Mr Allen and Chief John Lane, the head of the police department, said they believed East Liverpool was a “Trump town”. They said the government of Barack Obama had shown insufficient effort in the fight against drugs, spending too much on rehabilitation and not enough on enforcement. Mr Trump, meanwhile, had been shown the image when he appeared on The Dr Oz Show. “He said there should be more police officers,” said Mr Lane.

Officer Flati said there was a deliberate decision not to blur the boy’s face. He said they received hate mail for their actions, but also positive feedback.

Officials said East Liverpool was a ‘Trump town’

“I stand by the decision to do it,” he said. “It saved the boy’s life. He is now with an aunt and uncle in South Carolina.”

He said he felt sympathy for the victims, but admitted that after 25 years on the force, he believed he may have become a “little callous”.

The Independent was given permission to accompany the patrolman on a so-called “ride along” in East Liverpool. At one point, he was directed to act as back-up as other officers intercepted a car containing four susepcted drug dealers. As it was, the officers managed to miss the car and Officer Flati was told to chase and stop it.

Officers charged four people with minor offences

“We are now the chase car,” he said, as he sharply turned a corner and gave chase to the car. Four people – three men and a woman – were eventually arrested on minor charges.

In the case of the couple who were found overdosed, Rhonda Pasek, 50, the grandmother of the toddler, pleaded guilty to charges that included endangering children, not wearing a seat belt and public intoxication. She was sentenced to 180 days in jail. Acord, who lived in New Cumberland, in neighboring West Virginia, pleaded guilty to endangering children and was sentenced to a year in prison.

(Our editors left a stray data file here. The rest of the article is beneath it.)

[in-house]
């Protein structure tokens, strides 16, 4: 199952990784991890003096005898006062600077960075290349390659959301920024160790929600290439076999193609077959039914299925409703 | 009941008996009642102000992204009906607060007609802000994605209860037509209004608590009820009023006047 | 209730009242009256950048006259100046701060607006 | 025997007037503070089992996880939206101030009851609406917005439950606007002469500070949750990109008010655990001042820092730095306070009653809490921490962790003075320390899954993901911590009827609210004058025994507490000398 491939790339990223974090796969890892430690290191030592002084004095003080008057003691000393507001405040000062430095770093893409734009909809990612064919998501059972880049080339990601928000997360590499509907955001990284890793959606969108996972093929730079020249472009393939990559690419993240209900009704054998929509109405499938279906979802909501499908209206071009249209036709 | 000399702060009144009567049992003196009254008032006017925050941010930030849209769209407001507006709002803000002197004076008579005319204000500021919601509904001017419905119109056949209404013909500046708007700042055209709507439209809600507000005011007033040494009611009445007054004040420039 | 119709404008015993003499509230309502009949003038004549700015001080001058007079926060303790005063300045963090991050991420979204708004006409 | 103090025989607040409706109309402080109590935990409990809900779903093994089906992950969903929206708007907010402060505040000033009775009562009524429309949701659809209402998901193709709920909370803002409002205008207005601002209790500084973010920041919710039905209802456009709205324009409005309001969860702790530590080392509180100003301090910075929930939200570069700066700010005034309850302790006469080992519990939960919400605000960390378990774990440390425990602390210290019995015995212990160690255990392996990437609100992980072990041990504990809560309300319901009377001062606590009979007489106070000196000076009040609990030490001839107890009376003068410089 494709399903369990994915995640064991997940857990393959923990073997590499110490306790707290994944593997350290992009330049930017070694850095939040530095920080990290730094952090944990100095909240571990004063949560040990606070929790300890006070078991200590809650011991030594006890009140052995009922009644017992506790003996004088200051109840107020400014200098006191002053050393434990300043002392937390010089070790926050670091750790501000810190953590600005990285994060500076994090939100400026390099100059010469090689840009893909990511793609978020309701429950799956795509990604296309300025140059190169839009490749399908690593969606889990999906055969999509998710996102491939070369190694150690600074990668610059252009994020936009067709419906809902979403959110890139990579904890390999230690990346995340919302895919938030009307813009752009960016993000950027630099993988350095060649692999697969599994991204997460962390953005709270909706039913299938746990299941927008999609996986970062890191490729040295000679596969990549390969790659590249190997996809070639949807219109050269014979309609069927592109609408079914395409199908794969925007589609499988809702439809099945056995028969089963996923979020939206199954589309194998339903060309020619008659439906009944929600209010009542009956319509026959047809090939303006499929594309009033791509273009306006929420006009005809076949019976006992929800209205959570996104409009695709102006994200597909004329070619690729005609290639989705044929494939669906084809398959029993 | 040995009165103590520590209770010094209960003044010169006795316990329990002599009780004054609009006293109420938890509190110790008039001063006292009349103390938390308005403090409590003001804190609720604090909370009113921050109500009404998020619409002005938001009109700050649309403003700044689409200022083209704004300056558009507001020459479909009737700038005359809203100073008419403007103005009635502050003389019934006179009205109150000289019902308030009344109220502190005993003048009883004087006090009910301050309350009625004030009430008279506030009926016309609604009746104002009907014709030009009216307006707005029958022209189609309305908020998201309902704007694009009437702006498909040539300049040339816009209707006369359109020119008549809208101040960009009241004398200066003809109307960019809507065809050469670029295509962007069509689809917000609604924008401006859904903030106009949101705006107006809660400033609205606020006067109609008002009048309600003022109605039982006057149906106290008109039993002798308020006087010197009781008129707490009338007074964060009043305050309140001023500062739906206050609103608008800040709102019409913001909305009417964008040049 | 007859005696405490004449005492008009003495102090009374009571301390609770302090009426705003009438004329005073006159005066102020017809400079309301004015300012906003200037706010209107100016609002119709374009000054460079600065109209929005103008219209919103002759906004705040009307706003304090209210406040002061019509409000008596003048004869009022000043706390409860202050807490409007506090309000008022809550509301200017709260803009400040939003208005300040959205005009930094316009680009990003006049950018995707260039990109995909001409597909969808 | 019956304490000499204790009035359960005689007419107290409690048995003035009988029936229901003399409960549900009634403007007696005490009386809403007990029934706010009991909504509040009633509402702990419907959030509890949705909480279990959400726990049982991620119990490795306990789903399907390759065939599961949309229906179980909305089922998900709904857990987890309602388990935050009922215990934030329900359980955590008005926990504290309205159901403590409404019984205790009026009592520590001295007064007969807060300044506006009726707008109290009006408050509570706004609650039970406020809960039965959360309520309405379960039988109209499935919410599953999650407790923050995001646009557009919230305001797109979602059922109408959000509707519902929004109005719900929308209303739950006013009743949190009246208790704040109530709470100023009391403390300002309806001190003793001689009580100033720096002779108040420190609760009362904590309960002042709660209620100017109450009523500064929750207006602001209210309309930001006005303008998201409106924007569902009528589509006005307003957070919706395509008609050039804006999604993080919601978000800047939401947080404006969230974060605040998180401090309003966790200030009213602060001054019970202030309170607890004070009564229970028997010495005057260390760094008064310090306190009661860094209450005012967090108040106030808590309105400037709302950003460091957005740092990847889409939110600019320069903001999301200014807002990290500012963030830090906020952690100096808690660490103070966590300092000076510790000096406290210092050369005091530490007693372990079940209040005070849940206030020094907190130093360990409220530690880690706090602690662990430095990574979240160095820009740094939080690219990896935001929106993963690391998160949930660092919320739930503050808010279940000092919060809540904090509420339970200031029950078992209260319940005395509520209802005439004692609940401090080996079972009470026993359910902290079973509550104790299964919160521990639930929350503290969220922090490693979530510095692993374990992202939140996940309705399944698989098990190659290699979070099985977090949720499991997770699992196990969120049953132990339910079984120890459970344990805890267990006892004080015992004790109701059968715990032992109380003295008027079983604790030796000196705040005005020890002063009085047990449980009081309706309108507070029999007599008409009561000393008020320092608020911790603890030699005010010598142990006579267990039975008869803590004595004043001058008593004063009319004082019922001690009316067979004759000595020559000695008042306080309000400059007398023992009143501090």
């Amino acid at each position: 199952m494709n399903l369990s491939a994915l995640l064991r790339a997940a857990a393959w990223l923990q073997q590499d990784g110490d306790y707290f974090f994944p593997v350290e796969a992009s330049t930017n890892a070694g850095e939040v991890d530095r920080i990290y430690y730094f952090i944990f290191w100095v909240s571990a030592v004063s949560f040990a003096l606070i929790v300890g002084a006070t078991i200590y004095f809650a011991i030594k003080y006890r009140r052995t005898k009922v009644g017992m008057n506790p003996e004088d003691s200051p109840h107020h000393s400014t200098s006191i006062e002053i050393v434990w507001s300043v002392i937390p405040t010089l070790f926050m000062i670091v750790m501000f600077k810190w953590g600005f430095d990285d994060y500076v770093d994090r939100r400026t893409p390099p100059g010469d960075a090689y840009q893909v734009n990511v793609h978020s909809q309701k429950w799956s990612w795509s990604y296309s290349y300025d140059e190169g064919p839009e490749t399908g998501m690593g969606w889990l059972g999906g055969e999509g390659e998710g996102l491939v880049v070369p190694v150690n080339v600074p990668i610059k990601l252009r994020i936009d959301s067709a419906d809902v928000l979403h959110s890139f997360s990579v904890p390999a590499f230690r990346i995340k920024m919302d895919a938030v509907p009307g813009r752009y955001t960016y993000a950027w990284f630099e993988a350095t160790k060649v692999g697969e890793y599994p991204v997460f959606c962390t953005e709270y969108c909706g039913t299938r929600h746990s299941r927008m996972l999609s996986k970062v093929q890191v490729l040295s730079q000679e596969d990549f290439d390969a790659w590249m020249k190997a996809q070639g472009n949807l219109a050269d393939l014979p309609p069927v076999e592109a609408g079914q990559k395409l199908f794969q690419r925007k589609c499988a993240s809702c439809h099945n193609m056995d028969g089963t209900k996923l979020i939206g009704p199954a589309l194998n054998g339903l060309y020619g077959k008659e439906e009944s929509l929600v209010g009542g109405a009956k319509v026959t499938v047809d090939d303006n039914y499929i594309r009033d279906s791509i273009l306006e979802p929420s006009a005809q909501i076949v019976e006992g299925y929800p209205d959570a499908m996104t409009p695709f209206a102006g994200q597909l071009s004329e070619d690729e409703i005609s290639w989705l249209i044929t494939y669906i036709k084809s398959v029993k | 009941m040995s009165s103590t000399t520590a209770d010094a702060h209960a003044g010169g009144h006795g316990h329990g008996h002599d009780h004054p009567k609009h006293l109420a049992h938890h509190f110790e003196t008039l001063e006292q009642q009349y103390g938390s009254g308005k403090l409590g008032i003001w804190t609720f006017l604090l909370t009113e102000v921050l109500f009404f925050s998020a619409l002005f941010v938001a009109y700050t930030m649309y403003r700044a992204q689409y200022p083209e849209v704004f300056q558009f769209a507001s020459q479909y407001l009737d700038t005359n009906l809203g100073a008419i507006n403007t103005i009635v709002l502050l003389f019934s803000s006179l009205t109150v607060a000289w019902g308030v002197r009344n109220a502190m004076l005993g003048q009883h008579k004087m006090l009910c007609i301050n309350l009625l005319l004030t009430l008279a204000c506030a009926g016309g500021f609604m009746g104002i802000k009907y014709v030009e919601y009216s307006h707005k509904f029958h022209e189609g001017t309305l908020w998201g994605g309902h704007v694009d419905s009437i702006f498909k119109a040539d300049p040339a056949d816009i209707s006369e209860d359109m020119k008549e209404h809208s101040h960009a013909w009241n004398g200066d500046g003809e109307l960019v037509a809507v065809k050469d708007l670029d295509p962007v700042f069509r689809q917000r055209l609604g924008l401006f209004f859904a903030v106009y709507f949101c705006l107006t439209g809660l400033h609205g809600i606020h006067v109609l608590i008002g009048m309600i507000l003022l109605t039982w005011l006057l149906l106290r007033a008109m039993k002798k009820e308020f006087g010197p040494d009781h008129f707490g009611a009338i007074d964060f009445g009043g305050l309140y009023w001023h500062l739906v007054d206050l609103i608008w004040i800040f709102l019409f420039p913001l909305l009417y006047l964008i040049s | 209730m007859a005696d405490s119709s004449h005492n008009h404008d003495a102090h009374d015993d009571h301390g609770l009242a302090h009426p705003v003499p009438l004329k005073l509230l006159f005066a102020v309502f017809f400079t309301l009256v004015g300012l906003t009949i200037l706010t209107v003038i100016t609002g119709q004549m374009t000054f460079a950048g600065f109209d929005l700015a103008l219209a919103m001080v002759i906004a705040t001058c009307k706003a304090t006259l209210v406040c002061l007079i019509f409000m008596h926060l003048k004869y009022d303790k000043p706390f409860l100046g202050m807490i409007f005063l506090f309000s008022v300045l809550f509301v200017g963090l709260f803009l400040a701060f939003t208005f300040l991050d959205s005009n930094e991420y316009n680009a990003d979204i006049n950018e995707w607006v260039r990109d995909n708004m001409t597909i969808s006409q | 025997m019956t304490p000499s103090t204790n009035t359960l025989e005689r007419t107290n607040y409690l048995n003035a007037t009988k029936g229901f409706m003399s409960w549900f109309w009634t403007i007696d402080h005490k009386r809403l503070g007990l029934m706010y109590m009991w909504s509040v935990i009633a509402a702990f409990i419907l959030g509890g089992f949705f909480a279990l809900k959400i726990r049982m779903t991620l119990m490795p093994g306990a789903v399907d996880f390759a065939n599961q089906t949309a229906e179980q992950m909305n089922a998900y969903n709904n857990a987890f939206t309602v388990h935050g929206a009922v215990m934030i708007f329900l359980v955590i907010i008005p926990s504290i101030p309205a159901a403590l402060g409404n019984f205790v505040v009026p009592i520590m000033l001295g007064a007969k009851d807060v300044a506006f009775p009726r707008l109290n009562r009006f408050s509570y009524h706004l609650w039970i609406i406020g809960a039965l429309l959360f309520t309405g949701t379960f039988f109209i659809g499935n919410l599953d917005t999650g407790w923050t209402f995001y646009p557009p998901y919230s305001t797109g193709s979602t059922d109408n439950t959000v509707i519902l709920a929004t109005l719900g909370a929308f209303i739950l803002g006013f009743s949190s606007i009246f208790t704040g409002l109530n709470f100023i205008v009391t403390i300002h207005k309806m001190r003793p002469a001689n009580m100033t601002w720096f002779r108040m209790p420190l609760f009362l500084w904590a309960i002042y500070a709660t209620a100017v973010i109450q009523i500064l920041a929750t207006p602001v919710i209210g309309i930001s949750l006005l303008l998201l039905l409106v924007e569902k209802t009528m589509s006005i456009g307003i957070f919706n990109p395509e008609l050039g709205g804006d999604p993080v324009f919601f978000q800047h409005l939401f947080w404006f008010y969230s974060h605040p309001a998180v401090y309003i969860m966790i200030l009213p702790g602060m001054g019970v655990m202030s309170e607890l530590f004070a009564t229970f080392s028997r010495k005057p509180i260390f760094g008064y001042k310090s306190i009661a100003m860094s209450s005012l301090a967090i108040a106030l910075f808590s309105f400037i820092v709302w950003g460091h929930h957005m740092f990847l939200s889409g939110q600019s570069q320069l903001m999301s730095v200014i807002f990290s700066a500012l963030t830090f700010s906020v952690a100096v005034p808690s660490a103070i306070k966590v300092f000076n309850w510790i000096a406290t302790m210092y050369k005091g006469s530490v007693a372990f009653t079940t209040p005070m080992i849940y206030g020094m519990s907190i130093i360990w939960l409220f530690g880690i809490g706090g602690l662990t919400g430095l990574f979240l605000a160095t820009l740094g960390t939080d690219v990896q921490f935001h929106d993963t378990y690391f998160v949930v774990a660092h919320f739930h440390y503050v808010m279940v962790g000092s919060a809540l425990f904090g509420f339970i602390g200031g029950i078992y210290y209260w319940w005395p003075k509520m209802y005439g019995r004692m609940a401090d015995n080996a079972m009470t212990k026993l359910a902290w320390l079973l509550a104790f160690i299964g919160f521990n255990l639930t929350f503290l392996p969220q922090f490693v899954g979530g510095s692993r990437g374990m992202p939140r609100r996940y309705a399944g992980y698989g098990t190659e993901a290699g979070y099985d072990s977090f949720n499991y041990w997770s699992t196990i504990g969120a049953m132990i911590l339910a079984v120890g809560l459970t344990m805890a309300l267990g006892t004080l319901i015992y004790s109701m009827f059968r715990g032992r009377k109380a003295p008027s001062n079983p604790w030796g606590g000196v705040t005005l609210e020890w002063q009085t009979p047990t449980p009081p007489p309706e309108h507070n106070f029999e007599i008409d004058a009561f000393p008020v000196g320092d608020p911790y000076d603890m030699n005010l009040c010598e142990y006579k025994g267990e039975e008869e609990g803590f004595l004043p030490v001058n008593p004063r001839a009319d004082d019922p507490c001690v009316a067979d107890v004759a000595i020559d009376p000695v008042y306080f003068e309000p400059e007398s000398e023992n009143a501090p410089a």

His landlord, Blaine McCartney, said he had been a good tenant, who paid his rent on time and created no problems. He said he was surprised to see him in the photograph that went around the world.

“He worked every day. He has a great son,” said Mr McCartney, who lost one of his own children, Dale, to the effects of heroin in 2008. He said that he knew his tenant lived to drink beer, but that he did not believe he used heroin.

He said the drug was a huge problem, however, in states such as West Virginia and Ohio, where more than 3,000 people lost their lives to opiates last year.

Acord’s son, Steven, who lives in Weirton, said he had visited his father in the Columbiana County Jail where he had told him that he believed his drink had been spiked. He said his father had denied using heroin and said he had never seen him do so.

“He is doing as well as he can do,” said Mr Acord, a former army medic who now works as a carpenter. “He said that something had been put in his drink.”

Officials in East Liverpool said that while the photograph had sparked a conversation about the impact of heroin, and the interest of politicians and organisations from across the country, it had not yet resulted in practical help or additional resources.

“Help has not arrived yet. There have been a lot of offers,” said Mr Allen. “But things have not changed yet.”